Navigating the Complex Interactions between Preinjury Characteristics and Postinjury Outcomes Following Mild Head Injury: Does Trait Mindfulness Play a Role?
MetadataShow full item record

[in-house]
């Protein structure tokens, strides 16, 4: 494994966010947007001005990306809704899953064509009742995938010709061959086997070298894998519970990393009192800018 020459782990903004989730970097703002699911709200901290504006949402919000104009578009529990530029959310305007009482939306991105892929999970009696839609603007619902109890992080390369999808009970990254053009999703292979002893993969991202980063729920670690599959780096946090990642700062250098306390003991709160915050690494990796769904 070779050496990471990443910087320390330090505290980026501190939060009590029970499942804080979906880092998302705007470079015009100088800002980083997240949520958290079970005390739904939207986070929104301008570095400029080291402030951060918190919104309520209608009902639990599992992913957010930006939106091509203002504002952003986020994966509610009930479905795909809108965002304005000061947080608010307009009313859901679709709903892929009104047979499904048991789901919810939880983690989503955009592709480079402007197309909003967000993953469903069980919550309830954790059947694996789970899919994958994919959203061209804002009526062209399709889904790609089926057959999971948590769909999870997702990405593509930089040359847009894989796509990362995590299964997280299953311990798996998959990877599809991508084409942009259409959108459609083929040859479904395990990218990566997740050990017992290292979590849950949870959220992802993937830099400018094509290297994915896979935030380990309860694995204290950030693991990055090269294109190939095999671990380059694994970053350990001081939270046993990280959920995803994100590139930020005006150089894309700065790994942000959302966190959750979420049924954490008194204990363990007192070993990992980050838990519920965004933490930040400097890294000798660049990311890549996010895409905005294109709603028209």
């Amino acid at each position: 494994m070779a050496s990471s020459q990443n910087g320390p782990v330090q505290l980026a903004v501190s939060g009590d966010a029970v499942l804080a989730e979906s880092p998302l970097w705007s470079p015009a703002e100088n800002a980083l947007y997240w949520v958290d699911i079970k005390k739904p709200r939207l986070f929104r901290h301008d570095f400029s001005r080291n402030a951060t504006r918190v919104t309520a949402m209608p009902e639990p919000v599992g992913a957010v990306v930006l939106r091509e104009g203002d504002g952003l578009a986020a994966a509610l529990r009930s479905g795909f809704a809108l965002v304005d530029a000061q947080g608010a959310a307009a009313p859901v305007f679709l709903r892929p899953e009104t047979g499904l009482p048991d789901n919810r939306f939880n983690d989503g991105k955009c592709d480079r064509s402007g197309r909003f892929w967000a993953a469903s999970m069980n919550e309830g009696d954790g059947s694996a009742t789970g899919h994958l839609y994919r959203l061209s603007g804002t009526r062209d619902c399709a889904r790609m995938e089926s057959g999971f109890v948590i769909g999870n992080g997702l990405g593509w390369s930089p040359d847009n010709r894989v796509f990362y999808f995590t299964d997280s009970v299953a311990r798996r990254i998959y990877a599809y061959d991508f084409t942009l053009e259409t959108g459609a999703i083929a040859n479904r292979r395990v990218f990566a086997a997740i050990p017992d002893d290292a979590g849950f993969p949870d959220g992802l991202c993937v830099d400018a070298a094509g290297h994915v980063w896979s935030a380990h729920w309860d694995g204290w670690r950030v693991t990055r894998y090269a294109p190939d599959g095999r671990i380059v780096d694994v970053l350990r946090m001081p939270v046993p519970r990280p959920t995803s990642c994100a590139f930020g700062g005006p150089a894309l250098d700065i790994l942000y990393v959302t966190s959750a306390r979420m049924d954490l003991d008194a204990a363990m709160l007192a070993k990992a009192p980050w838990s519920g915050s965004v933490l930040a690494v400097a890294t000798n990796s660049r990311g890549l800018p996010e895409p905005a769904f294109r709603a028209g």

Despite increased awareness of the link between mild head injury (MHI) and long-term negative functional outcomes, there is a relative paucity of research investigating modifiable risk factors that contribute to chronic post-injury symptomatology. To address this gap in the literature, the current study sought to examine trait mindfulness as it relates to cognitive functioning after MHI, as well as explore the possible mechanisms underlying the potential benefits of trait mindfulness in this population. In a quasi-experimental, cross-sectional design, levels of trait mindfulness, cognitive functioning, and physiological indices were measured in a sample of 52 university students (38% with a self-reported history of MHI). As expected, trait mindfulness was associated with better cognitive functioning, such that those with higher levels of this trait reported less executive dysfunction and performed better on measures of processing speed. Similar to previous studies (e.g., Baker & Good, 2014), it was also found that those with a history of MHI exhibited physiological ‘underarousal’, as indicated by lower electrodermal activity, than their non-injured peers. Moreover, it was found that trait mindfulness was associated with higher levels of physiological arousal (i.e., greater electrodermal activity). Interestingly, results also showed that MHI participants who displayed low arousal as well as low levels of trait mindfulness obtained the lowest scores on measures of inhibitory control. It was concluded that although the exact causal mechanisms of trait mindfulness remain unclear, it may be that for those who have sustained an MHI, the possible arousal-inducing/awareness- amplifying effects of mindfulness could mitigate postinjury cognitive symptoms, representing a possible target for therapeutic intervention.